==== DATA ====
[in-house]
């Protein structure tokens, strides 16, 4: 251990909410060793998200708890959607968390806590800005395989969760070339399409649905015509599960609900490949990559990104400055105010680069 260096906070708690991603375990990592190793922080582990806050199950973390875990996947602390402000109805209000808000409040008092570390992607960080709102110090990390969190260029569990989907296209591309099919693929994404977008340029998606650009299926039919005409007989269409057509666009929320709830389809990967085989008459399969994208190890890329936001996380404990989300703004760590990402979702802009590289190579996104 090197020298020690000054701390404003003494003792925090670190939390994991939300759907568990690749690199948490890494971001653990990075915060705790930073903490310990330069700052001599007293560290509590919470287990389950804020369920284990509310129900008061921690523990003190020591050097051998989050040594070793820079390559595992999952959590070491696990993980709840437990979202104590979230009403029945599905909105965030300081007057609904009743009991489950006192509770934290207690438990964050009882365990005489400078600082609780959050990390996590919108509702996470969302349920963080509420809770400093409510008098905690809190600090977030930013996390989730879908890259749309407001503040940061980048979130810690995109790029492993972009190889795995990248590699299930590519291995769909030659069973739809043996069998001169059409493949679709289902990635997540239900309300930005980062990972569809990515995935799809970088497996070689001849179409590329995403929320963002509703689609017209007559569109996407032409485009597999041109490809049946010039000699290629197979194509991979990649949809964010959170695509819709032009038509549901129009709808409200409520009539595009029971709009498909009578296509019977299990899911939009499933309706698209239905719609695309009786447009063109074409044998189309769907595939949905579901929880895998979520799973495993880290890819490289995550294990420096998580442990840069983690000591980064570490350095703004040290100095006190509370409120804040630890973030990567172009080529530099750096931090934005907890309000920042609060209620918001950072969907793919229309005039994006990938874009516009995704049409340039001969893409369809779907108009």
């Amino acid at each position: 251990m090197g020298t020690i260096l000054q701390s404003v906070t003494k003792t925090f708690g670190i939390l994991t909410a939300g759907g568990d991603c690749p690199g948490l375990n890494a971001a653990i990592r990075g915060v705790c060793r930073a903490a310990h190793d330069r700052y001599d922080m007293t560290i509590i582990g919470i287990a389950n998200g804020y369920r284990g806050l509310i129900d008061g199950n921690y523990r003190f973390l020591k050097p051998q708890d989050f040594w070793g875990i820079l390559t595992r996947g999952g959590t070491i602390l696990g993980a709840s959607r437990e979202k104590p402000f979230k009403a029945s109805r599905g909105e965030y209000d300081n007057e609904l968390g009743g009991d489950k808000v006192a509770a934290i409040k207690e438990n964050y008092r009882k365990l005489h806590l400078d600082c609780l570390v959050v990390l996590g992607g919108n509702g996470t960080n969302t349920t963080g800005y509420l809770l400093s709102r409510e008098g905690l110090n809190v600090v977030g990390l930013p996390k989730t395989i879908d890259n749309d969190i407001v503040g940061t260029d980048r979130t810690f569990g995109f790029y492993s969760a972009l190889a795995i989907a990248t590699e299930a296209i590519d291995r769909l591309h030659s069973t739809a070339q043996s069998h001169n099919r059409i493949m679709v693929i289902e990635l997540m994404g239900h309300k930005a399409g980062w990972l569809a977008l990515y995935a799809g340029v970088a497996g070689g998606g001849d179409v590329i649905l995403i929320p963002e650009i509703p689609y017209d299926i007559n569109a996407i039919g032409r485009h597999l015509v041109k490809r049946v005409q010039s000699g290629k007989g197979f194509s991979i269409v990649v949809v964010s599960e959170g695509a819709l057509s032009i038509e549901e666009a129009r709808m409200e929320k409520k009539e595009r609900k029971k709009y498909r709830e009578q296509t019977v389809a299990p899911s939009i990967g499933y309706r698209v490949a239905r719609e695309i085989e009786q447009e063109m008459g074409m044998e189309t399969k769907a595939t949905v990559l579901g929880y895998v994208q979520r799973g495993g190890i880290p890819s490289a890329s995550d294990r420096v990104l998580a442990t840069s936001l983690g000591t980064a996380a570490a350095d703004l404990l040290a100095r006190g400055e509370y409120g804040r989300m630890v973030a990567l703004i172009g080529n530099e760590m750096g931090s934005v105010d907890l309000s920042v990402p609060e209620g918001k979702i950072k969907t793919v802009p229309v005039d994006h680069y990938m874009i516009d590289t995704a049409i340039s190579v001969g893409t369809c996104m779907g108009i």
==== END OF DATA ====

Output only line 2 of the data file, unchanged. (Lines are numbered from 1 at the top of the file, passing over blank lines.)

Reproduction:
């Protein structure tokens, strides 16, 4: 251990909410060793998200708890959607968390806590800005395989969760070339399409649905015509599960609900490949990559990104400055105010680069 260096906070708690991603375990990592190793922080582990806050199950973390875990996947602390402000109805209000808000409040008092570390992607960080709102110090990390969190260029569990989907296209591309099919693929994404977008340029998606650009299926039919005409007989269409057509666009929320709830389809990967085989008459399969994208190890890329936001996380404990989300703004760590990402979702802009590289190579996104 090197020298020690000054701390404003003494003792925090670190939390994991939300759907568990690749690199948490890494971001653990990075915060705790930073903490310990330069700052001599007293560290509590919470287990389950804020369920284990509310129900008061921690523990003190020591050097051998989050040594070793820079390559595992999952959590070491696990993980709840437990979202104590979230009403029945599905909105965030300081007057609904009743009991489950006192509770934290207690438990964050009882365990005489400078600082609780959050990390996590919108509702996470969302349920963080509420809770400093409510008098905690809190600090977030930013996390989730879908890259749309407001503040940061980048979130810690995109790029492993972009190889795995990248590699299930590519291995769909030659069973739809043996069998001169059409493949679709289902990635997540239900309300930005980062990972569809990515995935799809970088497996070689001849179409590329995403929320963002509703689609017209007559569109996407032409485009597999041109490809049946010039000699290629197979194509991979990649949809964010959170695509819709032009038509549901129009709808409200409520009539595009029971709009498909009578296509019977299990899911939009499933309706698209239905719609695309009786447009063109074409044998189309769907595939949905579901929880895998979520799973495993880290890819490289995550294990420096998580442990840069983690000591980064570490350095703004040290100095006190509370409120804040630890973030990567172009080529530099750096931090934005907890309000920042609060209620918001950072969907793919229309005039994006990938874009516009995704049409340039001969893409369809779907108009």